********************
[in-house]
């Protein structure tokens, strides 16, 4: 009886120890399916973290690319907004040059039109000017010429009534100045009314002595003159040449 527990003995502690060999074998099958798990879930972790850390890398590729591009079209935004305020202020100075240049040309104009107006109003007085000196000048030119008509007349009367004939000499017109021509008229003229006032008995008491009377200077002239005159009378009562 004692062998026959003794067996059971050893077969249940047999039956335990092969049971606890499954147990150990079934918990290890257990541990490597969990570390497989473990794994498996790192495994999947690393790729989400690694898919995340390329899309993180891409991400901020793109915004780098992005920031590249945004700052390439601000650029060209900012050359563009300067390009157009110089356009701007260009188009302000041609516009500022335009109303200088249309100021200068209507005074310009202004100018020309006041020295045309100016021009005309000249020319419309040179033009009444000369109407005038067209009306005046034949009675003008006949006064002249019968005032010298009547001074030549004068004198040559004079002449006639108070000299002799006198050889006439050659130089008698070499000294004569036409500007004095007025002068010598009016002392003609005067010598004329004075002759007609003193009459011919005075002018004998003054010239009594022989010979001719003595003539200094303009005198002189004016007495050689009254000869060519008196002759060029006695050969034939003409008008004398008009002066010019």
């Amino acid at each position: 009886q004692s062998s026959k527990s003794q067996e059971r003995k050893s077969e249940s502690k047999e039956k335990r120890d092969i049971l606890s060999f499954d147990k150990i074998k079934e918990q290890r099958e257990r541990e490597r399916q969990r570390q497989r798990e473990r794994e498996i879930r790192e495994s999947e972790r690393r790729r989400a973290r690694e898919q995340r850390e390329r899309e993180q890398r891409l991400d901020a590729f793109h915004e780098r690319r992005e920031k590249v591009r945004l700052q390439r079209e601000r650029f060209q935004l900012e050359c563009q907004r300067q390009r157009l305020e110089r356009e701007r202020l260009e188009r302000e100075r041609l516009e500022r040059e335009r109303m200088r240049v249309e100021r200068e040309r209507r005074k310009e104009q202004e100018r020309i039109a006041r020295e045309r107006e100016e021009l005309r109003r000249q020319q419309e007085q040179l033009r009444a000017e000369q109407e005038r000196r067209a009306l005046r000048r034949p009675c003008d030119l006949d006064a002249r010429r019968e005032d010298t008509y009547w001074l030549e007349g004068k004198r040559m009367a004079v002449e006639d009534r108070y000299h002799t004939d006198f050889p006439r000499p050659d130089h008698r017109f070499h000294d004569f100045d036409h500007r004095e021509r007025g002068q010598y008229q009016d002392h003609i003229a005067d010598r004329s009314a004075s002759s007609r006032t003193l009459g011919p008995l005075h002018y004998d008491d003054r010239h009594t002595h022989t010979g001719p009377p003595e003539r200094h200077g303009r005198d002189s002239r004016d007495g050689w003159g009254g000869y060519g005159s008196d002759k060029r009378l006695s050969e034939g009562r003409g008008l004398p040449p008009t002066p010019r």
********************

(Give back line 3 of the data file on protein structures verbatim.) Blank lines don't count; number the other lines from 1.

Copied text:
């Amino acid at each position: 009886q004692s062998s026959k527990s003794q067996e059971r003995k050893s077969e249940s502690k047999e039956k335990r120890d092969i049971l606890s060999f499954d147990k150990i074998k079934e918990q290890r099958e257990r541990e490597r399916q969990r570390q497989r798990e473990r794994e498996i879930r790192e495994s999947e972790r690393r790729r989400a973290r690694e898919q995340r850390e390329r899309e993180q890398r891409l991400d901020a590729f793109h915004e780098r690319r992005e920031k590249v591009r945004l700052q390439r079209e601000r650029f060209q935004l900012e050359c563009q907004r300067q390009r157009l305020e110089r356009e701007r202020l260009e188009r302000e100075r041609l516009e500022r040059e335009r109303m200088r240049v249309e100021r200068e040309r209507r005074k310009e104009q202004e100018r020309i039109a006041r020295e045309r107006e100016e021009l005309r109003r000249q020319q419309e007085q040179l033009r009444a000017e000369q109407e005038r000196r067209a009306l005046r000048r034949p009675c003008d030119l006949d006064a002249r010429r019968e005032d010298t008509y009547w001074l030549e007349g004068k004198r040559m009367a004079v002449e006639d009534r108070y000299h002799t004939d006198f050889p006439r000499p050659d130089h008698r017109f070499h000294d004569f100045d036409h500007r004095e021509r007025g002068q010598y008229q009016d002392h003609i003229a005067d010598r004329s009314a004075s002759s007609r006032t003193l009459g011919p008995l005075h002018y004998d008491d003054r010239h009594t002595h022989t010979g001719p009377p003595e003539r200094h200077g303009r005198d002189s002239r004016d007495g050689w003159g009254g000869y060519g005159s008196d002759k060029r009378l006695s050969e034939g009562r003409g008008l004398p040449p008009t002066p010019r």